By Dr Selwyn R. Cudjoe
December 27, 2019
I was in London in 2016 when the United Kingdom (UK) voted to leave the European Union (EU). I expected that the British would remain in the EU because international cooperation is better than nationalist posturing. I was wrong. The British people voted to leave the EU by a small margin.
I was wrong again in November 2016 when thousands of Wellesley College alumna and well-wishers gathered at their alma mater to celebrate what we thought was the breaking of that glass ceiling. Hillary Clinton, an alumna of the College, would bask in the glory of being the first woman US president. Donald Trump defeated Clinton at the Electoral College even though she received more votes than the former.
Thereafter my British friends and I, mostly academics, promised to do what we could to ensure that the next UK leader would come from the Labour Party. We also were in agreement that Trump would be such a horrible leader that he would be a one-term president.
On December 11 the Labor Party, under the leadership of Jeremy Corbyn, received a sound whipping from Boris Johnson and the Conservative Party at the first serious election after Brexit. Corbyn won a snap election against Theresa May but that was only a holding action.
The December 11 election was the real thing. The Conservative Party won 365 seats of the 650-member Parliament even though they received 45 percent of the votes cast. Johnson ran as a nationalist and a populist, “offering not only Brexit, but also a spending surge for cops, nurses, schools and elder care.” After his victory, Johnson declared: “Getting Brexit done is now the irrefutable, irresistible, and unarguable decision of the British people” (Washington Post, December 12).
On Wednesday the US Congress impeached Trump. Many people believe a Republican Senate will not vote to remove him from office. In spite of his political blemishes, Trump may be reelected as the president of the US in November next year. I do not relish this result but it is not outside the realm of possibility.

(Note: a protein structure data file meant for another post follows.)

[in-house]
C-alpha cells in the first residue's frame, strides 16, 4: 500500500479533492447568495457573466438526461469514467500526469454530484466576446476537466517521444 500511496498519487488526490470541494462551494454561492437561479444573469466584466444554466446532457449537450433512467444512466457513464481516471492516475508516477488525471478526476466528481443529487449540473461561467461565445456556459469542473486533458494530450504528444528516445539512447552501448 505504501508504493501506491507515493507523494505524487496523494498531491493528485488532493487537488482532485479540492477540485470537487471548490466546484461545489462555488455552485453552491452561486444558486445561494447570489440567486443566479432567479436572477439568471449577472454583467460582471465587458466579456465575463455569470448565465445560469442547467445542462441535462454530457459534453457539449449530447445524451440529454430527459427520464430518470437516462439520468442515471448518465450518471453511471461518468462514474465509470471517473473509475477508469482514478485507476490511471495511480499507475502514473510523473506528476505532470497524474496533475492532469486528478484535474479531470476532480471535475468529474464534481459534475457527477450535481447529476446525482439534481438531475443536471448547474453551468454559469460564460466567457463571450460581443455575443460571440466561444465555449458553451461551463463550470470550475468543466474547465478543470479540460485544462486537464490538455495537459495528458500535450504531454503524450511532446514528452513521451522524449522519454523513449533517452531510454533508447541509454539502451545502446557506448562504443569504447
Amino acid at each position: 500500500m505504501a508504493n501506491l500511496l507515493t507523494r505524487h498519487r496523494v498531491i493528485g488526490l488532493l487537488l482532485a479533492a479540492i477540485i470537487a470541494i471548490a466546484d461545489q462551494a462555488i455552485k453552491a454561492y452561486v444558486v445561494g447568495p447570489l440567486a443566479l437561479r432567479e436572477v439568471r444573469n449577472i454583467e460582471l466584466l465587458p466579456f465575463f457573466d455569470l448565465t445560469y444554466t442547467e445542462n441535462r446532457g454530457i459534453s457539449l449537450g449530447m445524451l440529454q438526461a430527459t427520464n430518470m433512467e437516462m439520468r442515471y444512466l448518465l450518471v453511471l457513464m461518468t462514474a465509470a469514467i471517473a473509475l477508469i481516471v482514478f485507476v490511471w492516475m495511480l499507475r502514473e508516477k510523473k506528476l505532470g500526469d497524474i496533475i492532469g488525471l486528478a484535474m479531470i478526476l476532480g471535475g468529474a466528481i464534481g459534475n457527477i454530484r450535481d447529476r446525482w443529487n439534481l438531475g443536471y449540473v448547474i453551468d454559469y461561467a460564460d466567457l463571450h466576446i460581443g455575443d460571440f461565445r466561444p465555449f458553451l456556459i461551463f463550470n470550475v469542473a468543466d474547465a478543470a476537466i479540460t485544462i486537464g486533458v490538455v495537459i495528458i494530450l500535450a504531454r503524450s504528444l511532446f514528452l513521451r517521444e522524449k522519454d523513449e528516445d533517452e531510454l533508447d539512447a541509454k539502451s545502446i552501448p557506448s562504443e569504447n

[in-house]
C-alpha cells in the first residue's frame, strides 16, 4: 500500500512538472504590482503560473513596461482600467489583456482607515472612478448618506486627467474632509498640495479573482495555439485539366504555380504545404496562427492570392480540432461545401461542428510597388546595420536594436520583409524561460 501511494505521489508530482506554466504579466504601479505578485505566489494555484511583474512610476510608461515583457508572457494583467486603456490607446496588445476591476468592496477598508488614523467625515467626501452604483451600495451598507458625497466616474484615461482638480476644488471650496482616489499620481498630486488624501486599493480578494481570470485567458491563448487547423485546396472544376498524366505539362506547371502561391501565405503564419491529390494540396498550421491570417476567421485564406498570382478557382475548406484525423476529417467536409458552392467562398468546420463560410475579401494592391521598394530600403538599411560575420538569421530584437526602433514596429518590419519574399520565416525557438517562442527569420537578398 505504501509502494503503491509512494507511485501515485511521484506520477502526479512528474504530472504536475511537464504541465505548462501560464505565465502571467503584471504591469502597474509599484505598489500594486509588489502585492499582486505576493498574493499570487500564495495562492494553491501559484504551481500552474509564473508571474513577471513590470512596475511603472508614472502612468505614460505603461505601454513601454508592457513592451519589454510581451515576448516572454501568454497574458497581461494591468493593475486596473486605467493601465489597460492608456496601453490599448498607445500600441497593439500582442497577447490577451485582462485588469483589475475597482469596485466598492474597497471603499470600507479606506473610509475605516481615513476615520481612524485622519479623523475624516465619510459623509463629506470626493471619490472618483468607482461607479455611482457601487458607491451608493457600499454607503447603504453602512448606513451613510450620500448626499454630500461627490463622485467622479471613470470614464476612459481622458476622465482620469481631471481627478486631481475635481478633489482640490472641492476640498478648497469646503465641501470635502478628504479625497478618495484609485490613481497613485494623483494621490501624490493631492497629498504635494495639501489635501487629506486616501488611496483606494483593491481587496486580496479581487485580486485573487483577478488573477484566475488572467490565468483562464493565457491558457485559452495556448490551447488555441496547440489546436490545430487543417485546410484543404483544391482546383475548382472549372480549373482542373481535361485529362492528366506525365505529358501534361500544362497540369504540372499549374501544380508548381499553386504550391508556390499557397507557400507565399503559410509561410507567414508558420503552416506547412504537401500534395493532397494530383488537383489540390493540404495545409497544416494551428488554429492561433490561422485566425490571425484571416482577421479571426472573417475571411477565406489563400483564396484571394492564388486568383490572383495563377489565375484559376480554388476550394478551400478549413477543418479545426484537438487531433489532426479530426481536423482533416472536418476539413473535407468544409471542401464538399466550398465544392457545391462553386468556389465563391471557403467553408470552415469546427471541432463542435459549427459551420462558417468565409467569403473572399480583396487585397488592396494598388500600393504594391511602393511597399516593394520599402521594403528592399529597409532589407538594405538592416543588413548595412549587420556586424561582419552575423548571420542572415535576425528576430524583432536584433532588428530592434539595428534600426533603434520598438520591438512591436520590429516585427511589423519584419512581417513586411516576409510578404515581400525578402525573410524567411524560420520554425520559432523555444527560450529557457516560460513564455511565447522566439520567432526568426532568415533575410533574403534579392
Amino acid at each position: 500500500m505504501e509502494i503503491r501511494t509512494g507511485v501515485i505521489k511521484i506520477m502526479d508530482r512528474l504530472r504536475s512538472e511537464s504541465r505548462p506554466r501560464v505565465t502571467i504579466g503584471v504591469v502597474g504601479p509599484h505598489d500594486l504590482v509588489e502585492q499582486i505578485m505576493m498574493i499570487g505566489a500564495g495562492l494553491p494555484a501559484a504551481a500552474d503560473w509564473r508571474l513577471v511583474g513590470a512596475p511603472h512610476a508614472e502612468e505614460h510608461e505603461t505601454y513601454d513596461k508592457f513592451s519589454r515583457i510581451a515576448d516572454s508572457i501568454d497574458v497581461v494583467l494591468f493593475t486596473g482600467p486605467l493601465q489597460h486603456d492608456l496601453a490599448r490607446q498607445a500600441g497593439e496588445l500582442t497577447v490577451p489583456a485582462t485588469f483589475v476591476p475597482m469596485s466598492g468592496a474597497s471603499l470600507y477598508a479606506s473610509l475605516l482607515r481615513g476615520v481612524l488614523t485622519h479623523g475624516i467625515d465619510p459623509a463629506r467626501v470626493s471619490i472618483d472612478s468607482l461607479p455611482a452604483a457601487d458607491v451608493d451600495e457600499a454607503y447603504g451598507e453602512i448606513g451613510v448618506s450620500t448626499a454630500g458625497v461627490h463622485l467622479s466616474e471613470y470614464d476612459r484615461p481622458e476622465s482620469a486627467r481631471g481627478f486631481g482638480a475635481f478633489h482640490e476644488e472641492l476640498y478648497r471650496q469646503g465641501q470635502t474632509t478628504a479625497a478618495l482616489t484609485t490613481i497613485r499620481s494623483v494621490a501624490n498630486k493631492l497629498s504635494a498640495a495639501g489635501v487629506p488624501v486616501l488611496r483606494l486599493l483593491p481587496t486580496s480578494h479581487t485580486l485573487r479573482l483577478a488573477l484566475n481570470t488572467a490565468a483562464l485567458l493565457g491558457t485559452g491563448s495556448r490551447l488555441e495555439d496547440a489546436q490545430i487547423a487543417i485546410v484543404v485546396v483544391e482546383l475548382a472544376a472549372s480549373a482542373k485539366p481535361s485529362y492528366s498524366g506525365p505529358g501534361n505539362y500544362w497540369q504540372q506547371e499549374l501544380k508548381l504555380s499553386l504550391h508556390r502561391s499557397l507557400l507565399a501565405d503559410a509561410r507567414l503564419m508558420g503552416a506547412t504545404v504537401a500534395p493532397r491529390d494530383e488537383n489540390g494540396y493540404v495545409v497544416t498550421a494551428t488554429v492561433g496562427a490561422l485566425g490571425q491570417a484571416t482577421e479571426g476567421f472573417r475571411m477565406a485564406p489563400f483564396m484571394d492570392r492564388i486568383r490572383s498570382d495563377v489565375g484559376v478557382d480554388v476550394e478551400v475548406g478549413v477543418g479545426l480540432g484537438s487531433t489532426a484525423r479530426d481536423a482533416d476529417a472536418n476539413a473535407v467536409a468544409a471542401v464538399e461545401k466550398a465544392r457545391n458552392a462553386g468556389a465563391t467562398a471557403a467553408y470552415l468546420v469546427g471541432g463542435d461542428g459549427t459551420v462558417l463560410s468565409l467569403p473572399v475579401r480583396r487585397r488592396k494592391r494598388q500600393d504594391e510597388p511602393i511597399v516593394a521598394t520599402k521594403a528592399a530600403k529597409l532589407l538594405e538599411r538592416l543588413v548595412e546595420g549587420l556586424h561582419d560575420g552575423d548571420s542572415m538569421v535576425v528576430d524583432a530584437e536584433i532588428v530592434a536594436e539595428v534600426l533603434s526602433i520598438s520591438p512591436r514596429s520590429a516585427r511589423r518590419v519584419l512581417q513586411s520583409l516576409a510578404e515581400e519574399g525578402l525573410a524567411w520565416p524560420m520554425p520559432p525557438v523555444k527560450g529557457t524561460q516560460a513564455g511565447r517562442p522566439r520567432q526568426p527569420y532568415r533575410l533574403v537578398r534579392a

A populist surge has been growing and picking up steam over the last few years. Gideon Rachman has observed: “The Brexit vote in 2016 saw liberal internationalism—championed by the EU and the Obama administration—take a double blow, first, the Brexit vote, followed shortly afterwards by the election of Donald Trump as US president” (Irish Times, December 16.)
The nationalist tide is also gaining prominence outside the West. Rachman says: “President Xi Jinping’s promise of a ‘great rejuvenation’ of the Chinese people is his version of Mr. Trump’s pledge to ‘Make America Great Again.’ In Russia, Vladimir Putin’s presidential rhetoric is all about making Russia great again; and it is the same in India, where Prime Minister Narendra Modi promises cultural and national revival.”
Trump’s retreat from the progressive current of world events has been remarkable. His first act was to withdraw from the 12-nation Trans- Pacific Partnership that was brokered by President Obama, and then to withdraw from the Paris Climate Accord. Thereafter he scuttled the Iran Nuclear Deal, opened the American Embassy in Jerusalem, and recognized Israeli control over Golan Heights. These actions are contrary to United Nations resolutions. His use of tariffs and arbitrary embargoes against friends and foes alike made international agreements difficult to sustain or negotiate.
One is not sure how much Trump’s withdrawal from world affairs and his impeachment will hurt him in the next election. His capacity for lies and exaggeration knows no bounds. He said in his letter to Nancy Pelosi regarding his impeachment: “You [the Democratic Party] cannot defend your extreme policies—open borders, mass migration, high crime, crippling taxes, socialized healthcare, destruction of American energy, late—term taxpayer-funded abortion, elimination of the Second Amendment, radical far-left theories of law and justice, constant partisan obstruction of both common sense and common good” (New York Times, December 17).
Corbyn failed because he did not tell the British people how he would relate to the EU. He couldn’t tell them unequivocally whether he wished to stay within the EU or not. He also offered an economic program (mostly socialist) that scared ordinary people away from his party.
As we look at the forthcoming US presidential election there is every reason to believe that many Americans may respond to the proposals presented by Elizabeth Warren and Bernie Sanders in the similar way that the English responded to Corbyn’s proposals. Many observers, President Obama included, believe a majority of Americans may not be willing to place their faith in a complete makeover of the American economic system. It is possible that Joe Biden and Stacey Abrams may offer a more realistic alternative to Trump.
The Democratic Party may be making a mistake. After telling the American people how important it was to impeach Trump and remove him from office, Pelosi indicated that she may not send the articles of impeachment to the Senate until she receives assurances that Mitch McConnell, the Senate Majority Leader, will conduct a fair and impartial trial.
Such a strategy is likely to confuse voters in the same way English voters were confused by Corbyn’s vacillation on Brexit. People understand simple formulations. Do you want to leave or stay within the EU? Do you want to remove Trump from office or not?
Demagogues are not concerned with truth or decorum. Winning is the only thing that matters. The Democrats should keep this in mind as they conduct their political maneuvering. McConnell has carved out his position: “Frankly, I’m not anxious to have the trial.” He has indicated that he supports Trump fully.